Darkness seeped into the cracks, sensing victory at hand. Air spiraled in a wind of biting cold, with no restraint. Where water had once rushed, snow and ice battered down on an empty channel. Weeds had choked out all the grass. Hollow pillars, once having reached for the sky, stood creaking, simply there. A voice called out; a single, lonely, beautiful note that wavered on the wind. It waned, and began to crack.

The call was gone, and the last of the light let go.

By Sophia Anne Charles

small grey bird perched on branch


Sophia Anne Charles is a talented, emerging writer of nature-oriented poetry and thoughtful, short fiction. Her focus is the intersection of nature, the human spirit and life’s often-lost simple observations. She resides in Gaithersburg, MD, USA.

Photo of Tufted Titmouse by Brian Lasenby

Nature’s Footsteps

I am darkness and light
I encompass all
the raging storm
and the cool summer breeze
are my brother and my sister

The moon is my warrior
he safeguards my honor
nature kissed my forehead with a star
the songs of the forest birds
escort the morning in for me

At my feet lay tranquil pastures
green ferns wave their sentiments
as the evening sun walks by
and we stroll hand-in-hand
into the night

By Ann Christine Tabaka

a meadow at sunset


Tabaka Author PhotoAnn Christine Tabaka was born and lives in Delaware. She is a published poet, an artist, a chemist, and a personal trainer. She loves gardening, cooking, and the ocean. Chris lives with her husband and two cats. Her poems have been published in numerous national and international poetry journals, reviews, and anthologies. Chris has been selected as the resident Haiku poet for Stanzaic Stylings.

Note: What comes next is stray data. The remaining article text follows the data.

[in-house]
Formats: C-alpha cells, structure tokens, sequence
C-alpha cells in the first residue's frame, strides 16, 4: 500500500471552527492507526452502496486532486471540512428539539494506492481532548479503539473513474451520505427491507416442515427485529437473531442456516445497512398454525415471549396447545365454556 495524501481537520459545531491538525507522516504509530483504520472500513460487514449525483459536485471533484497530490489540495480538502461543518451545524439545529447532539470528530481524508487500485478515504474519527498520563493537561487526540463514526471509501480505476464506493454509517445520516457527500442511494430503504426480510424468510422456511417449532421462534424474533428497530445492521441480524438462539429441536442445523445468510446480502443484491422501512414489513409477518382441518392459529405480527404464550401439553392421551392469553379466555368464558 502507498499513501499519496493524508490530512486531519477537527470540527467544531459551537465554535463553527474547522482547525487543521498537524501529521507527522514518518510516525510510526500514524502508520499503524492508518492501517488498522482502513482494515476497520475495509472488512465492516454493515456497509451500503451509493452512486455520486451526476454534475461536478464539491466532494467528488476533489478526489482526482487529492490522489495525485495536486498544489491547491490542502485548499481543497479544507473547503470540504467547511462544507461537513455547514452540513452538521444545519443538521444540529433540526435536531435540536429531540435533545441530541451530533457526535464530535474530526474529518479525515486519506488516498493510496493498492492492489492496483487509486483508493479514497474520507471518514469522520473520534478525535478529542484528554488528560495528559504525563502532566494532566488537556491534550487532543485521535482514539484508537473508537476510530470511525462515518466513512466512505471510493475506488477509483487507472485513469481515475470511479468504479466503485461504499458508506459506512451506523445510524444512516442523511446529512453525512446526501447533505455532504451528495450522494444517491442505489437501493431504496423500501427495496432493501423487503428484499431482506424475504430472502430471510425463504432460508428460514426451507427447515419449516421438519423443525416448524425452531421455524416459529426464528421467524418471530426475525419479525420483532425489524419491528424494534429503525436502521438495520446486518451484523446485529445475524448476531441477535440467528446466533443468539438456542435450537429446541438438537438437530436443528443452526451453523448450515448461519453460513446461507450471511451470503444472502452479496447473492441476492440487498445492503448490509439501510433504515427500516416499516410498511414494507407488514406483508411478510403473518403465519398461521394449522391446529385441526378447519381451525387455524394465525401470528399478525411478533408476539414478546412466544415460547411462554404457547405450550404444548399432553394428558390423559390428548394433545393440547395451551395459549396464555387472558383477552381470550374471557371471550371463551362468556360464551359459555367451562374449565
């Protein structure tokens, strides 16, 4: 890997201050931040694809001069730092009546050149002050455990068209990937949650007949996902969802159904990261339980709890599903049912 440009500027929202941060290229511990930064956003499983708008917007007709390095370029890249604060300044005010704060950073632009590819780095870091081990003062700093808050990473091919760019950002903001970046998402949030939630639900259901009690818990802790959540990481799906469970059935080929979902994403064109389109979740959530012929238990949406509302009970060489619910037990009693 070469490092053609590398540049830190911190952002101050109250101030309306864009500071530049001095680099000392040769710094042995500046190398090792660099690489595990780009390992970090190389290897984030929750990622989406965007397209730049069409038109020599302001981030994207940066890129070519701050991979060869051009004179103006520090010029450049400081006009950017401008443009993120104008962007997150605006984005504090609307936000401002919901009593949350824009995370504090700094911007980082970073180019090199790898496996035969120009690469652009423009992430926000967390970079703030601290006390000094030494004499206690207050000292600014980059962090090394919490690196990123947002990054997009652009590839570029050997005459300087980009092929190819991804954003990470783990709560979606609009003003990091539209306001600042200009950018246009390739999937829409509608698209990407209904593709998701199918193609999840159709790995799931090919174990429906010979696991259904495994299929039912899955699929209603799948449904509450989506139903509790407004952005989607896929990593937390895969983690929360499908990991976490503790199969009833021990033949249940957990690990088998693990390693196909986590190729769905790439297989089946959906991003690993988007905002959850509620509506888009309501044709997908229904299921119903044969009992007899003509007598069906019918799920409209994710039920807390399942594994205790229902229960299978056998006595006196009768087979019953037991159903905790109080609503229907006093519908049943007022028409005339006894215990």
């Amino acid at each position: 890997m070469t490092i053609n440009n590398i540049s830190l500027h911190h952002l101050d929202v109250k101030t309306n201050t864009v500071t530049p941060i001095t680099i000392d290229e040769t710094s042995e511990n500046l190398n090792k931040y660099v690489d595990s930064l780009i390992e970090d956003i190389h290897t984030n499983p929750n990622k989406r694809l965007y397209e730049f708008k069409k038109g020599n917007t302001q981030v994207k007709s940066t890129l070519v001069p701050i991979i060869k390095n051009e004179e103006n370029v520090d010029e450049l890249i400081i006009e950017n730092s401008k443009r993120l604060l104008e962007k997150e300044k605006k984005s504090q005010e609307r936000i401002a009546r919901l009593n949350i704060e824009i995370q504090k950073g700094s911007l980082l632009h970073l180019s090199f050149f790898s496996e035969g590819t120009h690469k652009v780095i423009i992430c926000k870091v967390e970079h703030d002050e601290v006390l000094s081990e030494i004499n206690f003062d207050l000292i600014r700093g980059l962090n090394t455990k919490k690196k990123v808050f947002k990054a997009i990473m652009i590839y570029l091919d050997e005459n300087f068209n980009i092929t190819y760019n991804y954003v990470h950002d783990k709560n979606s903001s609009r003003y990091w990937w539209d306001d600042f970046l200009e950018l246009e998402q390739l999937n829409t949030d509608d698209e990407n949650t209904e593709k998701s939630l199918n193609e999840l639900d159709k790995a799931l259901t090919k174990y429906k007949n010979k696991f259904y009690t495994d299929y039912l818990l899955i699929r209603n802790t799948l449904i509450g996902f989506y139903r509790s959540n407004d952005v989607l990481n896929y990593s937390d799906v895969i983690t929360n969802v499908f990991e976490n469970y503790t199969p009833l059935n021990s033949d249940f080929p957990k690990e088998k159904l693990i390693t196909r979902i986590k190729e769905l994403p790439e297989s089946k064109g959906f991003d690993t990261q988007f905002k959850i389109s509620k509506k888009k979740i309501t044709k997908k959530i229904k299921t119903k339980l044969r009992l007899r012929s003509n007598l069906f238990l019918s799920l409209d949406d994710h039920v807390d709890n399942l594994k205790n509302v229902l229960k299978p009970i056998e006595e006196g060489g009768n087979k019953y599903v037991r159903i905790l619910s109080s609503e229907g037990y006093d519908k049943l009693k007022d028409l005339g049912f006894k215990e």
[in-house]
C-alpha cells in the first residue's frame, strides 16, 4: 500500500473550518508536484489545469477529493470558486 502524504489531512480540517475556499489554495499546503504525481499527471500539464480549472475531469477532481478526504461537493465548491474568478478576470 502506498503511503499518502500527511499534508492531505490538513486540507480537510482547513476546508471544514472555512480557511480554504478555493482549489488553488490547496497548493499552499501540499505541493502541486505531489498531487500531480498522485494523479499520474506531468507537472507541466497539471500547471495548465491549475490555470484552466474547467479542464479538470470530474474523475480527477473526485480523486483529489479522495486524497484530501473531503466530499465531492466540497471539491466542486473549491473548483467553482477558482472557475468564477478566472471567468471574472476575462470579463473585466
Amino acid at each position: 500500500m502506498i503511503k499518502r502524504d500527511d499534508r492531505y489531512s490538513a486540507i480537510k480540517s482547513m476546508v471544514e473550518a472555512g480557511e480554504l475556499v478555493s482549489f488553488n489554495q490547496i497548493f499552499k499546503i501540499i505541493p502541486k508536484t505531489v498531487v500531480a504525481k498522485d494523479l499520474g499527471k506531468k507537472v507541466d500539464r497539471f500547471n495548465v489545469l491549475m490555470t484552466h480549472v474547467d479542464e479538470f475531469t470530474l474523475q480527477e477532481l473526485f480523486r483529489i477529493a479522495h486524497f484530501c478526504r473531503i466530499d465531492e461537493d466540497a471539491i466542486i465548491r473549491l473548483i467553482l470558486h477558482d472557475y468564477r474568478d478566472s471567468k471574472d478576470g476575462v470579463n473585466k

Photo of meadow by loganban

Sunset Rising

In those days we thought
If we watched the sunset
Upside down long enough
It would become a sunrise
Like a frown into a smile
Like when early dusk spills red
Into blue water and spreads
Soft purple across the sky
In long pale brush strokes
From imaginary paint brushes
Heavily laden with anticipation
And quiet hope for a new day.

By CJ Clark

girl on the beach at sunset with her hands raised


CJ Clark is an artist, fiction author and poet. Recent poetry publications include Verse-Virtual poetry journal, I Have a Name (3 poems)- Creative Talents Unleashed and Harbinger Asylum – Needles Clacking.

Photo by Ruslan Merzliakov

Pieces of Tranquility

Piece by piece my kids
Add in soft colors, fresh air,
Sounds of carefree bliss.

Lights in the windows
Touch the field humming for joy
With a horse’s kiss.

Each unique shape fits
Into a scene where dreams and
Realism thrive.

Not just a puzzle
But a reminder to feel
Each moment of life.

cottage puzzle scene


Heather Gelb grew up hiking through the Colorado Rocky Mountains. She feels most fulfilled leaping from hilltop to hilltop, as she writes in her recently published memoir about her spiritual and physical journey from the heart of Africa to the heart of Israel, Hilltop to Hilltop. Her poetry has been published in such diverse works as Poetica Publishing, Stepping Stones, Jellyfish Whispers, Deronda Review, Green Panda Press, and Dead Snakes.

Photo by the author of a recent puzzle project completed by her children.